The Ultimate Logistics Enterprise Challenge

Space Logistics: The Ultimate Logistics Enterprise Challenge

Evans, William A

On January 14, 2004 President Bush announced a new vision for space exploration, and outlined a return to the moon and the further exploration of Mars and beyond. This vision also includes returning the Space Shuttle to flight, retiring it after completion of the International Space Station and eventual transition of the International Space Station. The vision will encompass generations, multiple administrations, and will necessitate the development of new technologies to support the human and robotic exploration of our solar system and beyond. The logistics support of this exploration takes our thinking into new dimensions and redefines the logistics enterprise.

In this new environment of exploration some things are going to change. The days of big rockets and bigger investments may be gone. What you may see is multiple launches to low Earth orbit (LEO), assembly of larger vehicles, possible integration of cargo and fueling of these vehicles on orbit, and launch from orbit to the moon, Lagrange points or planetary destinations. In order to do this our launch infrastructure on Earth must be robust and reliable, and our technology must be capable of routinely and autonomously mating the components for on-orbit launches. We may need space tugs to assist in gathering up the components, maintaining fueling operations, capturing spent, reusable stages, repositioning satellite orbits, and other support tasks. There may be human and robotic cooperative efforts, fast and slow flights designed to converge at a single location, different propulsion systems, common interfaces and a myriad of technology improvements over time.

The logistics enterprise will be based in the logistics chain and developed using a logistics architecture that takes into account the future supportability of the chain. There must be simultaneous life cycle management of established infrastructure, while building extended infrastructure in an evolving architecture. The development of this infrastructure must be planned in spirals, taking the next spiral development into account as the former is developed.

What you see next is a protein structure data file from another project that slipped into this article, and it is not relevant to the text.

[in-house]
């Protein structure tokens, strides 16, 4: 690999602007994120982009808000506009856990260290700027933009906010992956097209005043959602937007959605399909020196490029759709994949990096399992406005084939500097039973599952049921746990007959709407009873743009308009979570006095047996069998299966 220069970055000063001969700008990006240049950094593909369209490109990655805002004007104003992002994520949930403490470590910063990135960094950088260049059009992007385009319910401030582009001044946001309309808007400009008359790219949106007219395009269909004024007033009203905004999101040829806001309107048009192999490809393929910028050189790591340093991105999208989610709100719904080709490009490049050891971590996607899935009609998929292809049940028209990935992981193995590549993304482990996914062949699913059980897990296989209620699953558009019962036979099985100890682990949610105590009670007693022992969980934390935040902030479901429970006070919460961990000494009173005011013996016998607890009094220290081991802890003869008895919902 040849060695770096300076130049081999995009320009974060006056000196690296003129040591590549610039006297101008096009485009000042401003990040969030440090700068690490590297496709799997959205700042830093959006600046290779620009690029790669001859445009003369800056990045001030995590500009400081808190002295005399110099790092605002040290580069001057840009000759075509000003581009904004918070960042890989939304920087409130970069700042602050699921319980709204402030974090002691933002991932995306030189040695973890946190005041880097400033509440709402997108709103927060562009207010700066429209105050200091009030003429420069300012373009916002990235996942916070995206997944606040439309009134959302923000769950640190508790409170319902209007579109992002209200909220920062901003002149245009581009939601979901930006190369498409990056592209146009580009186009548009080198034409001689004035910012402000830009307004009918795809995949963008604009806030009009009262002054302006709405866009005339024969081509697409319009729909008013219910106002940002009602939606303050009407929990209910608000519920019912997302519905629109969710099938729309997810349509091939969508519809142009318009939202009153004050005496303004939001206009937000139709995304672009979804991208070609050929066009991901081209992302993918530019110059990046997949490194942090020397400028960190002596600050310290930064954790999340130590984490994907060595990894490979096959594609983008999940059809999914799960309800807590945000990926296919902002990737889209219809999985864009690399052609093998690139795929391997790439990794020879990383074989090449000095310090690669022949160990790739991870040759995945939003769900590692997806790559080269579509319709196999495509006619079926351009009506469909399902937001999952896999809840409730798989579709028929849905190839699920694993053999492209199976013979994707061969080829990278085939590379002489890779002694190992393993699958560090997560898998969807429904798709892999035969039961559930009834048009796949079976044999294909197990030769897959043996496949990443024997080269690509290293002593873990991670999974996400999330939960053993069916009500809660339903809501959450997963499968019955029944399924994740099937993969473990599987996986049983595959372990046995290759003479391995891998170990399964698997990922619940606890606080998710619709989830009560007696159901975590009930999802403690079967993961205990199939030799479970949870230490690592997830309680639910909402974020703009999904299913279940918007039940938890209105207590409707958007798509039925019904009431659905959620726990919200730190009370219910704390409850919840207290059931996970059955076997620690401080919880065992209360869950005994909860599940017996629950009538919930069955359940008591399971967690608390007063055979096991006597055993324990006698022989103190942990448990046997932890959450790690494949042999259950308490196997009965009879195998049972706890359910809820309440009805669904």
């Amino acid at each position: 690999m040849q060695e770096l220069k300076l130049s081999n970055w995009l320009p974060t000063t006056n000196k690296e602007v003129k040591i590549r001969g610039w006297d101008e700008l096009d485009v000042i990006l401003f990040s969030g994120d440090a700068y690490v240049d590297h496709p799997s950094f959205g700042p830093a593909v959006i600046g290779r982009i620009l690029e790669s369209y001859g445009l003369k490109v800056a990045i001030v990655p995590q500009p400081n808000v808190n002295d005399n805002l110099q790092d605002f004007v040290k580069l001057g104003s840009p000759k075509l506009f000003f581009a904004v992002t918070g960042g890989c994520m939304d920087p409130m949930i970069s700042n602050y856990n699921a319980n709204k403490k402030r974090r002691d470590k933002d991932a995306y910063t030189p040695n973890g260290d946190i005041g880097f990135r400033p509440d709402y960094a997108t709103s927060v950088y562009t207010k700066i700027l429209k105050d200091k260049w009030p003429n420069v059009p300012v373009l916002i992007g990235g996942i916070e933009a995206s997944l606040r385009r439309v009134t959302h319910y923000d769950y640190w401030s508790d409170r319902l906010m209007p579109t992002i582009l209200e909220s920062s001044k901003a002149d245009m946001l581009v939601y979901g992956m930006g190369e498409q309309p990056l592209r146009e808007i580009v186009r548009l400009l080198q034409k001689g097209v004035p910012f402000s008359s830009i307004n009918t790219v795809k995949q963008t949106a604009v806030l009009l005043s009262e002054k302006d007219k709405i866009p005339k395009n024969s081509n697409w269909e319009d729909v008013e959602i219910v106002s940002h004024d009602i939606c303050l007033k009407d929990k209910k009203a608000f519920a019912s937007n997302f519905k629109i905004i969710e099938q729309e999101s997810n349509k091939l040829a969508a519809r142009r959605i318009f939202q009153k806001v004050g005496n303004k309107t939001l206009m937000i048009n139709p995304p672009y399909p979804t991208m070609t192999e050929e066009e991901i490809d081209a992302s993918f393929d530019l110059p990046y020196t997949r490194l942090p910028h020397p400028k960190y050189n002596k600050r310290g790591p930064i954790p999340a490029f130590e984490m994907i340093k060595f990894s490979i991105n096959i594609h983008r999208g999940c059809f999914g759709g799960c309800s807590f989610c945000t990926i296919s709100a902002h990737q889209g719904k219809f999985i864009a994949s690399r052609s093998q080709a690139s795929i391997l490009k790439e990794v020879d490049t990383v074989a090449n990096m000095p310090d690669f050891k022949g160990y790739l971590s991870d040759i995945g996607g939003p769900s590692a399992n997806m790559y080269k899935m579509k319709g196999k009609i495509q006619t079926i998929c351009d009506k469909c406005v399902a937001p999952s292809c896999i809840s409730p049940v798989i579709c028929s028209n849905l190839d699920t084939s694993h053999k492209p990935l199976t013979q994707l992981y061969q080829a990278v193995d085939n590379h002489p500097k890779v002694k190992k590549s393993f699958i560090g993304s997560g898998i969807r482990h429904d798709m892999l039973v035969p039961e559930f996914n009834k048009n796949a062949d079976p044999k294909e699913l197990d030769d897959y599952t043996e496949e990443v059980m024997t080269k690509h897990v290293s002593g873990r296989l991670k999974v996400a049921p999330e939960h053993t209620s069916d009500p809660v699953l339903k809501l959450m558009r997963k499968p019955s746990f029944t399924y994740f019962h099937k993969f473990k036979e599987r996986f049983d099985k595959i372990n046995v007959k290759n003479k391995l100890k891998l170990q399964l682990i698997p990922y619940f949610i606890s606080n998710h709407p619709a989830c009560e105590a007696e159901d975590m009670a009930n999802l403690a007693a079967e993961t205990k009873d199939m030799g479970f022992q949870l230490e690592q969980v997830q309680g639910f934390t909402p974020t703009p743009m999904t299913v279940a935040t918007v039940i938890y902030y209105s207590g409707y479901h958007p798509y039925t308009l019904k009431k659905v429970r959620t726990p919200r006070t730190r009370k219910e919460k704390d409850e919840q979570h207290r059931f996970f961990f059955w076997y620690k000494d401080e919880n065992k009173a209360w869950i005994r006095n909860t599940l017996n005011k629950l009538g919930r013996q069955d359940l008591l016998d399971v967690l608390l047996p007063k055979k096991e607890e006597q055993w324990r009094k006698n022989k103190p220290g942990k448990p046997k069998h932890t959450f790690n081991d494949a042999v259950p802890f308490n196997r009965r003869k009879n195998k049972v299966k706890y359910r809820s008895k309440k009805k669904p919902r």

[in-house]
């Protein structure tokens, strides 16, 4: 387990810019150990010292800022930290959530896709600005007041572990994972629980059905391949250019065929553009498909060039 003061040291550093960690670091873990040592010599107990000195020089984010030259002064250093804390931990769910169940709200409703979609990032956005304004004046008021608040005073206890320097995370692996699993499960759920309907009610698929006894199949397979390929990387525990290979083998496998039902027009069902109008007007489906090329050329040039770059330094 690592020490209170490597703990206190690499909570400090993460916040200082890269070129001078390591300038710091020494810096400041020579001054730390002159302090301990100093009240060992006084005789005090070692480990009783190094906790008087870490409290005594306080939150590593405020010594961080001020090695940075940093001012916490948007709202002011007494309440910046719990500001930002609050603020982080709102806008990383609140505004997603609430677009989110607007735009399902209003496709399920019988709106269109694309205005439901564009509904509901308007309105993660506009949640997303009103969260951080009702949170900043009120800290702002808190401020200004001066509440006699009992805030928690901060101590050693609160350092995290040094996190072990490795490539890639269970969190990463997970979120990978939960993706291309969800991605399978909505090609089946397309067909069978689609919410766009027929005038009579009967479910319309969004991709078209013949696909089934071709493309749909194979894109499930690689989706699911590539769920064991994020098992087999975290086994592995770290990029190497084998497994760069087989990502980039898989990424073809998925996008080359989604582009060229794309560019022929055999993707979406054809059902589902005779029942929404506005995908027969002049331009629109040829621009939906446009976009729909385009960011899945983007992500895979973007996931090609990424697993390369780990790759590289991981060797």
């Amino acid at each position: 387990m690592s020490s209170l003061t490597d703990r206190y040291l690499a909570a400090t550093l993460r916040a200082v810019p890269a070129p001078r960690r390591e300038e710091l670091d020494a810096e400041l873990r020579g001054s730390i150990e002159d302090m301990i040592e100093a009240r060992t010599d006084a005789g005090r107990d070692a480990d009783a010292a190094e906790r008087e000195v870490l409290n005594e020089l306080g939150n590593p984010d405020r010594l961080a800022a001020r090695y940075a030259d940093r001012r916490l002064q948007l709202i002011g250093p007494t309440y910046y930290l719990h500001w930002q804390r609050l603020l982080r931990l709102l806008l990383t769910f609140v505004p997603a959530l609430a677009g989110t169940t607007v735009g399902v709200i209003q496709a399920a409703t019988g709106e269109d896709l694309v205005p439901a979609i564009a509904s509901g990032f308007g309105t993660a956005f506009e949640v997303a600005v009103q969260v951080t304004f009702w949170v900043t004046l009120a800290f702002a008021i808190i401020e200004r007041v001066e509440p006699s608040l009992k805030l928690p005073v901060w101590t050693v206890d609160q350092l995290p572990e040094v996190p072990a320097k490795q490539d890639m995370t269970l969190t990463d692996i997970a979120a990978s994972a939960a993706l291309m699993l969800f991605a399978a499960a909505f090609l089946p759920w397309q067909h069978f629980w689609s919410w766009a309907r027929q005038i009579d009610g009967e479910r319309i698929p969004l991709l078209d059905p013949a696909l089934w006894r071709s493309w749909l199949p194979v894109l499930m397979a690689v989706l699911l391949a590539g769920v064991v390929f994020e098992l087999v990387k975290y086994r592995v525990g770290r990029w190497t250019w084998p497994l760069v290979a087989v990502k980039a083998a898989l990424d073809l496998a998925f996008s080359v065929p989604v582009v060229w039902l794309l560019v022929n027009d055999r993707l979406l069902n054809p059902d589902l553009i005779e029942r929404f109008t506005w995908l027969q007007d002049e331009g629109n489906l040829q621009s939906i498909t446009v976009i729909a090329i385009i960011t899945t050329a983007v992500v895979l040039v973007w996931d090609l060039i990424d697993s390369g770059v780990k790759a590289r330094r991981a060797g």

The logistics chain will be iterative. Exploration involves at least three separate operating environments:

* Earth

* In-Space

– Low Earth Orbit (LEO)

– Cis-Lunar

– Trans-Martian

– Lagrangian Station-Keeping

– Extraplanetary Orbit

* Surface

– Surface Lunar

– Surface Martian

– Surface (n)

Design must look at supportability in the most challenging environment, and the challenges will change as the exploration evolves. For this reason, Spiral Development based on the needed capability will be necessary. Similarly, an environment of Evolutionary Acquisition will provide for technology development and integration, informed life cycle management and improvement of the supportability over time. The architecture (Figure 1) for support will similarly evolve over time, and continuous modeling will be needed to determine the optimal mix of push and pull support.

The complexity of operations in general, and support operations in particular, will evolve as human presence extends beyond the Earth. In situ resources will become part of the supply chain, driving the need for distribution capabilities. The support resources needed to sustain the production of oxygen, hydrogen, water, food and other essential resources will grow as the production bases develop. Maintenance planning, packaging, material handling, drilling, digging, health management, and mobility will all drive the development of technologies to live and operate in variable gravity and extreme environments.